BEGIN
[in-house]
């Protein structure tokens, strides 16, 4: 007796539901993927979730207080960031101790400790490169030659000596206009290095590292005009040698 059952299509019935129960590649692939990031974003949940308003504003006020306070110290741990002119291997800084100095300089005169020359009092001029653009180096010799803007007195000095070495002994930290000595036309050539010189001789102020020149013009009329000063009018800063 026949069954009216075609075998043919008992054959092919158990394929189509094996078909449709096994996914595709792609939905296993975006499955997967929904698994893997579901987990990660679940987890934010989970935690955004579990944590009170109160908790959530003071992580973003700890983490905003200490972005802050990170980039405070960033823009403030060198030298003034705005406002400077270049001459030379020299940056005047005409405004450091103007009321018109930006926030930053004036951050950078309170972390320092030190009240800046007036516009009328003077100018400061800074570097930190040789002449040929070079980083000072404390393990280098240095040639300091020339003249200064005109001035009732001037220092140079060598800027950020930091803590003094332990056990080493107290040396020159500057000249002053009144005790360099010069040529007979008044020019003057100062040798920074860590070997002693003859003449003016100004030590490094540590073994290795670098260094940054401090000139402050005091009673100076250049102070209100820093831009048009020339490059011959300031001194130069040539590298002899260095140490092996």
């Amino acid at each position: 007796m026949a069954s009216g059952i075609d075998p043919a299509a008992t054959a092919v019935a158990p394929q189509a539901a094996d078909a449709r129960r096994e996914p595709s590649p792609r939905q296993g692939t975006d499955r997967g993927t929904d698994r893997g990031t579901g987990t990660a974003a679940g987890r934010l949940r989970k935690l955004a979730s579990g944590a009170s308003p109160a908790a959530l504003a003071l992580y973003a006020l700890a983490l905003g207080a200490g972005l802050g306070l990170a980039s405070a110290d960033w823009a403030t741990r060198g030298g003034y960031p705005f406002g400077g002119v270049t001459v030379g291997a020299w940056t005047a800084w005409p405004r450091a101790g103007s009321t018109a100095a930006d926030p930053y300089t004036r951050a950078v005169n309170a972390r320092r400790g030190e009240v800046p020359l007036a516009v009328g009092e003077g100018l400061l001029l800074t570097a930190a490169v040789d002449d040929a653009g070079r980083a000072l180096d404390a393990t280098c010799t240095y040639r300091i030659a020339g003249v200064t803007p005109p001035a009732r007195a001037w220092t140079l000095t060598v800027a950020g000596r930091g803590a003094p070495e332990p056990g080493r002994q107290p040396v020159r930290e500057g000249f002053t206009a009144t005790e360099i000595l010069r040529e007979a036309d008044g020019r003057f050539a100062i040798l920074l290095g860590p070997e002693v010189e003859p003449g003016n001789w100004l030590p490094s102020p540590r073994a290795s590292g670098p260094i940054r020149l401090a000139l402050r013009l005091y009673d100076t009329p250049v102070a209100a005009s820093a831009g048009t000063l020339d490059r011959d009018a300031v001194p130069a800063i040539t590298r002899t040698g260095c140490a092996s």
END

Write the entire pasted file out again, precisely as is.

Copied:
[in-house]
């Protein structure tokens, strides 16, 4: 007796539901993927979730207080960031101790400790490169030659000596206009290095590292005009040698 059952299509019935129960590649692939990031974003949940308003504003006020306070110290741990002119291997800084100095300089005169020359009092001029653009180096010799803007007195000095070495002994930290000595036309050539010189001789102020020149013009009329000063009018800063 026949069954009216075609075998043919008992054959092919158990394929189509094996078909449709096994996914595709792609939905296993975006499955997967929904698994893997579901987990990660679940987890934010989970935690955004579990944590009170109160908790959530003071992580973003700890983490905003200490972005802050990170980039405070960033823009403030060198030298003034705005406002400077270049001459030379020299940056005047005409405004450091103007009321018109930006926030930053004036951050950078309170972390320092030190009240800046007036516009009328003077100018400061800074570097930190040789002449040929070079980083000072404390393990280098240095040639300091020339003249200064005109001035009732001037220092140079060598800027950020930091803590003094332990056990080493107290040396020159500057000249002053009144005790360099010069040529007979008044020019003057100062040798920074860590070997002693003859003449003016100004030590490094540590073994290795670098260094940054401090000139402050005091009673100076250049102070209100820093831009048009020339490059011959300031001194130069040539590298002899260095140490092996």
């Amino acid at each position: 007796m026949a069954s009216g059952i075609d075998p043919a299509a008992t054959a092919v019935a158990p394929q189509a539901a094996d078909a449709r129960r096994e996914p595709s590649p792609r939905q296993g692939t975006d499955r997967g993927t929904d698994r893997g990031t579901g987990t990660a974003a679940g987890r934010l949940r989970k935690l955004a979730s579990g944590a009170s308003p109160a908790a959530l504003a003071l992580y973003a006020l700890a983490l905003g207080a200490g972005l802050g306070l990170a980039s405070a110290d960033w823009a403030t741990r060198g030298g003034y960031p705005f406002g400077g002119v270049t001459v030379g291997a020299w940056t005047a800084w005409p405004r450091a101790g103007s009321t018109a100095a930006d926030p930053y300089t004036r951050a950078v005169n309170a972390r320092r400790g030190e009240v800046p020359l007036a516009v009328g009092e003077g100018l400061l001029l800074t570097a930190a490169v040789d002449d040929a653009g070079r980083a000072l180096d404390a393990t280098c010799t240095y040639r300091i030659a020339g003249v200064t803007p005109p001035a009732r007195a001037w220092t140079l000095t060598v800027a950020g000596r930091g803590a003094p070495e332990p056990g080493r002994q107290p040396v020159r930290e500057g000249f002053t206009a009144t005790e360099i000595l010069r040529e007979a036309d008044g020019r003057f050539a100062i040798l920074l290095g860590p070997e002693v010189e003859p003449g003016n001789w100004l030590p490094s102020p540590r073994a290795s590292g670098p260094i940054r020149l401090a000139l402050r013009l005091y009673d100076t009329p250049v102070a209100a005009s820093a831009g048009t000063l020339d490059r011959d009018a300031v001194p130069a800063i040539t590298r002899t040698g260095c140490a092996s």